- The Washington Times - Tuesday, April 5, 2005

Near-fatal journey

“Our conversation began with my saying that … it was a very long road to the Oval Office.”

— Newly elected Ukrainian President Viktor Yushchenko, who barely survived political enemy-induced dioxin poisoning, describing his opening words to President Bush upon arrival at the White House yesterday.

Comic relief

He’s well-known for handling high-profile national security and First Amendment legal cases against the U.S. government, but Washington lawyer Mark S. Zaid has been collecting comics since 1974. In fact, he briefly served as a comic book dealer in the 1980s.

“I am pleased to formally announce that my new business, EsquireComics.com, has rocketed into full operation,” says Mr. Zaid, whose site offers some valuable issues, including Green Lantern No. 1, Batman No. 2, and Mad No.1.

No. 2 guest

Bill Bennett’s “Morning in America” will mark its one-year on-air anniversary this morning with a headline-grabbing guest: Vice President Dick Cheney.

The former secretary of education under President Reagan and drug czar under the first President Bush says that as host of the fastest-growing morning program in national syndication, he pitches it “a little higher than some talk shows, but the enthusiastic response … clearly shows we’ve struck a responsive chord with a broad, diverse, national audience.”

Mad about tigers

The Iraqi war hasn’t been any kinder to animals.

Since the war began in April 2003, hundreds of animals at the Baghdad Zoo have been injured, killed, stolen, eaten or let loose by looters. Many escaped after mortar blasts damaged their cages, including a bear that reportedly mauled and partially ate three persons, and four lions were fatally shot by U.S. soldiers.

Now, a Colorado veterinarian who was previously posted by the U.S. military at the zoo, wants a replacement tiger sent from the United States to Baghdad — an idea People for the Ethical Treatment of Animals (PETA) labels “madness.”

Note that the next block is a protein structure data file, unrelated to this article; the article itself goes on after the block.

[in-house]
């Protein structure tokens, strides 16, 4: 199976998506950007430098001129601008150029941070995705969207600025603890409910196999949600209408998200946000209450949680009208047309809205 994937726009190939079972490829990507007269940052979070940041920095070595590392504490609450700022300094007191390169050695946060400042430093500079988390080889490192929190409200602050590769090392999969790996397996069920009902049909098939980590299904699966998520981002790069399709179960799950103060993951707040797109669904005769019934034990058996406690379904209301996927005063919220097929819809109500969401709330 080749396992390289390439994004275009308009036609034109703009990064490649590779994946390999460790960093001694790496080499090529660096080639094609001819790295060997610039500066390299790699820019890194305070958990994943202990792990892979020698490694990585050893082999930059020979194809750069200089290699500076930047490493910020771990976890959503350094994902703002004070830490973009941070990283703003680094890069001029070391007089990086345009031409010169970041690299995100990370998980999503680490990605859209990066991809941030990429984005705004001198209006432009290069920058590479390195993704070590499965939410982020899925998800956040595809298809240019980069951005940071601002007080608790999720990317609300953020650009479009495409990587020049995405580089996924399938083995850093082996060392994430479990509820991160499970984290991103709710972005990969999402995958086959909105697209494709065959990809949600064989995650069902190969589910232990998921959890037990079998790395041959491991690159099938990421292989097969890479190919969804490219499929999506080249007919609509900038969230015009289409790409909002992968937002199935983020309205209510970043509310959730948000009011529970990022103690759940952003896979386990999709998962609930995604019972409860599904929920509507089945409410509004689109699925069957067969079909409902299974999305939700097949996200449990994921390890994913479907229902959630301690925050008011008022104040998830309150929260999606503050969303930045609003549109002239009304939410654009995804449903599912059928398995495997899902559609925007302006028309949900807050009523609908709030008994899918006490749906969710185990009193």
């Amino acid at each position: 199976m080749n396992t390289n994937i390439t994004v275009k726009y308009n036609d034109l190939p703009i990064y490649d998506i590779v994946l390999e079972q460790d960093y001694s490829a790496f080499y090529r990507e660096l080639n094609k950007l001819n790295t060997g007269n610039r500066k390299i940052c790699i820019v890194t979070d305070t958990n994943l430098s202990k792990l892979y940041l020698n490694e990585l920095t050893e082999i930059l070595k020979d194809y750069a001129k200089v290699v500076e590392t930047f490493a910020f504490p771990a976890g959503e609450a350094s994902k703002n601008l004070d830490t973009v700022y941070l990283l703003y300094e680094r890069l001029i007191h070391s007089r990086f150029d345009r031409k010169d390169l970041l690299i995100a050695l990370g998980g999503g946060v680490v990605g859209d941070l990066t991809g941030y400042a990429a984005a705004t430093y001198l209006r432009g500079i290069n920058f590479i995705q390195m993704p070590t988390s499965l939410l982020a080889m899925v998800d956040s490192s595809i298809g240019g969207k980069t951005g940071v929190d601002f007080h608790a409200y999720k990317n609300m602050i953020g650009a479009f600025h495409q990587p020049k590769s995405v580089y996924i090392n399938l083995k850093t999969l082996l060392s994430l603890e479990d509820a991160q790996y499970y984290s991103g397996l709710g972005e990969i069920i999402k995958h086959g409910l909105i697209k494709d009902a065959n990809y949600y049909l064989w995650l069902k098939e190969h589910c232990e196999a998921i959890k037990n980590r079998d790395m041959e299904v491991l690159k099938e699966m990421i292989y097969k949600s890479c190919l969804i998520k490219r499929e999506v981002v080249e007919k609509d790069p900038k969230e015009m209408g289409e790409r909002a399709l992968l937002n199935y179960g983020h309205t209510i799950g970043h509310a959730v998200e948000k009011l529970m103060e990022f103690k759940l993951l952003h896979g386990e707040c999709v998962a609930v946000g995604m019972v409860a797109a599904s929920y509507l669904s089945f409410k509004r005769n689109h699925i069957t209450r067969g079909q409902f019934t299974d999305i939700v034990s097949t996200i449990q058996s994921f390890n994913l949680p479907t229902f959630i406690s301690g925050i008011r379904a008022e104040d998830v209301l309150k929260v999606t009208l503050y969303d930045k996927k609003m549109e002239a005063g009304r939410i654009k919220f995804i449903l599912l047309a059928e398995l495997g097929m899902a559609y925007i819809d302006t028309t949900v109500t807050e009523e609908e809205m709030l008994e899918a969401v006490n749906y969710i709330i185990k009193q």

“This tiger isn’t a volunteer, and sending him to a decrepit zoo in the middle of a war zone is thoughtless, cruel and dangerous,” says PETA captive exotic-animal specialist Lisa Wathne, who wants the U.S. Fish and Wildlife Service to deny a permit to ship the tiger.

Should the tiger eventually get its orders, it would replace a rare Bengal tiger that was fatally shot by a U.S. soldier at the zoo in September 2003.

Zoo manager Adil Salman Mousa said the tiger had injured another soldier who was trying to feed it through an inner set of cage bars.

“The tiger bit his finger off and clawed his arm. So his colleague took a gun and shot the tiger,” Mr. Mousa told Reuters, adding that the group of soldiers was having a beer party at the zoo after it had closed.

Once the largest zoo in the Middle East, it’s described today as a collection of dirty cages.

Only a test

A congressional debriefing will be held today on this week’s chemical attack in New London, Conn., and biological attack in Union and Middlesex counties in New Jersey.

Hopefully, we’ll never have to write the above lead, but the communities are the real-life backdrop for “Top Off,” the most comprehensive terrorism-response exercise ever conducted in the United States.

House Homeland Security Committee Chairman Rep. Christopher Cox, California Republican, and ranking Democratic Rep. Bennie Thompson of Mississippi, will lead the debriefing from their observation post in Iselin, N.J.

The congressionally mandated exercise, which began yesterday and concludes Friday, is intended to strengthen the nation’s capacity to prevent, protect against, respond to and recover from weapons of mass destruction.

More than 10,000 participants are involved, representing 200-plus federal, state, local, tribal, and private-sector agencies and volunteers. Canada and Britain this week are conducting simultaneous full-scale exercises — Triple Play and Atlantic Blue, respectively.

Viva il Papa

I remember the blear Berlin Wall

And the day that it started to fall,

And the part that was played

By a man unafraid —

The inspired and inspiring John Paul.

F.R. Duplantier

John McCaslin, whose column is nationally syndicated, can be reached at 202/636-3284 or jmccaslin@washingtontimes.com.

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